What were the most striking qualities of Kevin Brownlow’s own films “It Happened Here” and “Winstanley”? Why you think it was so challenging for Kevin to make these kinds of films at that time in Britain?
Both It happened Here and Winstanley were films that just wouldn’t have been made in the run of normal British film fodder.
There was no such thing as “Indie film” at the time and It Happened Here took so long to make the trials and tribulations of making it were like Werner Herzog films: probably more interesting than the films themselves. I have the powerful image in my head – that has stayed since seeing the original film – of a platoon of German soldiers, in immaculate Andrew Mollo [brother of Star Wars costume designer John Mollo] uniforms, marching past Big Ben.
British film at the time was a curious sixties potpourri from brilliant to dire – and all financed by the mainstream film companies. It was a mixed bag from dopey Carry on… films, to the brilliance of Kubrick and Lean, to the sixties visions of Dick Lester and the Beatles. Brownlow must have appeared as a maverick loony.
Do you have any particularly good stories about Kevin?
I remember a dry sense of humour.I was bemoaning the unpleasantness of the film critic, Alexander Walker, and Kevin said: “The problem with Alex is that his ad libs sound like they’re on their eighth draft.”
Today would have been Greta Garbo’s 108th birthday. She is still considered one of the greatest sirens of the silver screen, a truly iconic figure embodying all the mystery and allure that the camera can bestow on the feminine form.
Want proof? Look no further than the following.
The year was 1926.
Filming a pivotal scene for Flesh and the Devil, the story of an illicit romance á la Anna Karenina, director Clarence Brown had little idea of how life was about to mirror art.
It was the scene where the leading lady, Greta Garbo, was to meet her great love, John Gilbert, for the first time. In real life as well as on screen.
It’s the scene in the train station (alas, not available in clip form). When you watch it, you can almost believe you are watching the actors falling in love at the same time as their characters do. According to Gilbert’s daughter, Leatrice Gilbert Fountain, whom I met at a screening of the film in New York, that is exactly what happened.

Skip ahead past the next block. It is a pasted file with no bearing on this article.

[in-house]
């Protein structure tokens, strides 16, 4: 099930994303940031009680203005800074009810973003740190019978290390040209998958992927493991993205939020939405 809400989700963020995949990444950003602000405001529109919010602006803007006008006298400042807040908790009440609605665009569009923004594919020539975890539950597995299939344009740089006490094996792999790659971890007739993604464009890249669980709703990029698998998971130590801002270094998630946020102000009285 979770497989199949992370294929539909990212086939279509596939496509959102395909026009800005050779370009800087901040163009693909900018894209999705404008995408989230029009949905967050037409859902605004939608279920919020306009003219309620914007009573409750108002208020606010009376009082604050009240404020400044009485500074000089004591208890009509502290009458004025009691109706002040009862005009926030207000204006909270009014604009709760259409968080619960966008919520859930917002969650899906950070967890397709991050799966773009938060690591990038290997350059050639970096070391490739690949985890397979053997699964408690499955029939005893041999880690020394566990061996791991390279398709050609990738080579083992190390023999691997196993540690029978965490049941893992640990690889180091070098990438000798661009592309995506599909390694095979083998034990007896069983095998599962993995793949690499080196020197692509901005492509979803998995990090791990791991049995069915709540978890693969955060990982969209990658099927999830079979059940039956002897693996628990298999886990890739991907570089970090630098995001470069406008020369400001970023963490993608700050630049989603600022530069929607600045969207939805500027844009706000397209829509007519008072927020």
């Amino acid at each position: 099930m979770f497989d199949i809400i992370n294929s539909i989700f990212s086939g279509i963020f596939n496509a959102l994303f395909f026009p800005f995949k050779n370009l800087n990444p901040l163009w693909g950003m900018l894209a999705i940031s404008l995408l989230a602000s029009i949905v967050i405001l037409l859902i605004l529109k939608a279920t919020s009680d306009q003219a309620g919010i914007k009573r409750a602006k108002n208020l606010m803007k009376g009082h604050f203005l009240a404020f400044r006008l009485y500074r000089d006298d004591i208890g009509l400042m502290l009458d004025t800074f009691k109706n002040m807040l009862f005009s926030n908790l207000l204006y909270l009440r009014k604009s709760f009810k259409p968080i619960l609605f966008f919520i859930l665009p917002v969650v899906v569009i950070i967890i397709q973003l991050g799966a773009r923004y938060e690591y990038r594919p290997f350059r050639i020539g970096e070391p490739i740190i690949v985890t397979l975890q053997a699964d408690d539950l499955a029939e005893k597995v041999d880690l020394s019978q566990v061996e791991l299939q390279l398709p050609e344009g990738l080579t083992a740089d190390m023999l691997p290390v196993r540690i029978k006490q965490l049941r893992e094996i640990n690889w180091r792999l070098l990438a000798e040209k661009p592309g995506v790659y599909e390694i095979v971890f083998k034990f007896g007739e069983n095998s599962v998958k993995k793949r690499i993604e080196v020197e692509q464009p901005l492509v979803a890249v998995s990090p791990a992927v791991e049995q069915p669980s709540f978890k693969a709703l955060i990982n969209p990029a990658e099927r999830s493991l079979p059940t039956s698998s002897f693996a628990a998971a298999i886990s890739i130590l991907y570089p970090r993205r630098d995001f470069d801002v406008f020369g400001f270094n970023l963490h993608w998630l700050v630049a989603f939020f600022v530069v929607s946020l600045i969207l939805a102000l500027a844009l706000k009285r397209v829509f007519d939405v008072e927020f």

Director Clarence Brown later remarked upon his leading lady: “She had something behind the eyes that told the whole story. On the screen Garbo multiplied the effect of the scene I had taken. It was something she had that nobody else ever had.”
Creating Garbo’s deliriously sensual aura was the work of cinematographer William Daniels, a veteran collaborator of maverick director Erich von Stroheim. Using heavy gauzes and filters over the camera lens, he wraps the lovers in a shimmering passion and eroticism.
Listen to how Carl Davis’s score enhances the effect with its allusions to Richard Strauss, especially the Moonlight music from Capriccio.
You’re about to watch the climactic scene where the lovers kiss for the first time. It begins at a ball. Gilbert can think only of the woman he met at the train station. Will he see her again?
They move into the garden…..
Gilbert and Garbo were to marry. The story goes that, on his wedding day — a grand, Hollywood affair — Garbo failed to show. Gilbert got drunk and took it out on his boss, Louis B. Mayer. Mayer swore he would destroy Gilbert’s career. Gilbert never made the transition to talkies, ostensibly because of his reedy voice. But maybe the apocryphal version of how events unfolded holds the greater truth: could any man ever survive loving Garbo? (Or pissing off Louis B.?)
Even though Gilbert’s career was in decline, Garbo insisted that he co-star with her in Queen Christina (1933)
While Gilbert spiraled downwards, Garbo continued to ascend higher into the Hollywood heavens. With the arrival of talkies her accented voice beguiled as much as her looks, and she later revealed a talent for comedy in Lubitsch’s sublime Ninotchka (1939). Audiences were so accustomed to Garbo smoldering rather than smirking that the studio used her new-found levity as a log-line on their posters.
If you’re ever in need of a cinematic pick-me-up, look no further.
Even MGM’s Leo the Lion seems cowed by the Legend that was Garbo
Forget Helen of Troy. It was Garbo who not only launched a thousand and more ships of romantic dreams, but then dashed them upon the rocks of her early retirement and retreat from the world. She was, finally, alone.
But in the garden of film immortals she awaits her lovers still….